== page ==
Mayor de Blasio kicked off the Queens Jewish Community Council Testimonial Dinner on Monday by thanking the organization for its work of feeding the poor and hungry in the borough, voicing strong support for the state of Israel and fighting the stain of anti-Semitism and hate crimes.
“For members of the Jewish community, this is an incredibly important institution that provides so much assistance, but for so many members of the larger Queens community who happen to not be Jewish, it’s a place they turn to equally for help and an open door,” de Blasio said at the Jamaica Estates event.
“You help feed the hungry, you help people who deserve food stamps to get those benefits, you help immigrants with all their challenges including affordable housing, you provide support for victims of domestic violence,” he said.
He also said that he is honored to be the mayor of the city with the largest Jewish population on Earth. “That means that I have to stand up for the community and I have to stand up for the state of Israel,” de Blasio said.
Elaborating on anti-Semitism, the mayor expressed called recent incidents, some of which were violent, in France “troubling, eye-opening and way too familiar.” He assured all that the NYPD never underestimates a hate crime or sweeps it under the rug.
“They provide immediate assistance and action when we think any elements of the Jewish community may be threatened,” he said.
The mayor has been to Yad Vashem, the Holocaust memorial in Jerusalem, three times and said that it reminds him of his obligation to defend the state of Israel and give meaning to the phrase “Never again.”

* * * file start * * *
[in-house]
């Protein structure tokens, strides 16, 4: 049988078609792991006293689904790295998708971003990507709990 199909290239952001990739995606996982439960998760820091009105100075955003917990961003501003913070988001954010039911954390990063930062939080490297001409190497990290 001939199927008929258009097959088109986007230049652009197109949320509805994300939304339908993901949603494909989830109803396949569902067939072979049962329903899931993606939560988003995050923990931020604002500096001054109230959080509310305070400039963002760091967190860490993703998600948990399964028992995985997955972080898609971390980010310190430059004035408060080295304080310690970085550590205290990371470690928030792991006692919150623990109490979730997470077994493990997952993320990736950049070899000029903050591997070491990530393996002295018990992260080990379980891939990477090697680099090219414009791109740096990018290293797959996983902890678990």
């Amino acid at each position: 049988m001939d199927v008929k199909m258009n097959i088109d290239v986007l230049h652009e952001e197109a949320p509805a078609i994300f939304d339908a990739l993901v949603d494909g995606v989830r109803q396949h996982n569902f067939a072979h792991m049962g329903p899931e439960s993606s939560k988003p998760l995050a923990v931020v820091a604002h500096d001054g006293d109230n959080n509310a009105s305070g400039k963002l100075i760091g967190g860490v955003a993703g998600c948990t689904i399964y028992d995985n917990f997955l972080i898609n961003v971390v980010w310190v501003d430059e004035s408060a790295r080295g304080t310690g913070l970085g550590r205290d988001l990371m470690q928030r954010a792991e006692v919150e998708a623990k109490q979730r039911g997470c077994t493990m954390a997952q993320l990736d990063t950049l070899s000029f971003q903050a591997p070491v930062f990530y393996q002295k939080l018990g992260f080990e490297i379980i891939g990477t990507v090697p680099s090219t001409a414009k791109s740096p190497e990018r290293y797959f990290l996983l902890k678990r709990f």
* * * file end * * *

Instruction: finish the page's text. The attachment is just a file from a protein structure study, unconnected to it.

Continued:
“We know time and again the state of Israel is under attack and there aren’t enough friends and there aren’t enough voices to speak up and we have to be one of the voices that does,” de Blasio said
QJCC honored Vincent Alvarez, president of the New York City Labor Council, city Comptroller Scott Stringer and attorney Aron Borukhov, a community activist.
Borough president Melinda Katz also congratulated the honorees and praised the organization for its work.
She presented the Community Service Award to Stringer and praised his work rooting out waste in city government including the Queens Library.
“One of the things I most admire about where we are today and the people in this room is that you have not just fought for Israel or for the Jewish people, but so many people in this room have fought for others, who have been disadvantaged or [victimized by hate crimes],” Stringer said.
Congressman Gregory Meeks (D-Queens, Nassau) presented the Steven Pezenik Public Service Award to Alvarez for fighting income disparity in the city.
Michael Miller, a celebrated community leader, presented the Chesed Award to Borukhov, a leader of the Bukharian Jewish community. Borukhov dedicated his award to his mother, who led the family to America, where he has thrived as a lawyer and contributed pro bono work to the needy.
The QJCC will soon open its new headquarters in Kew Gardens.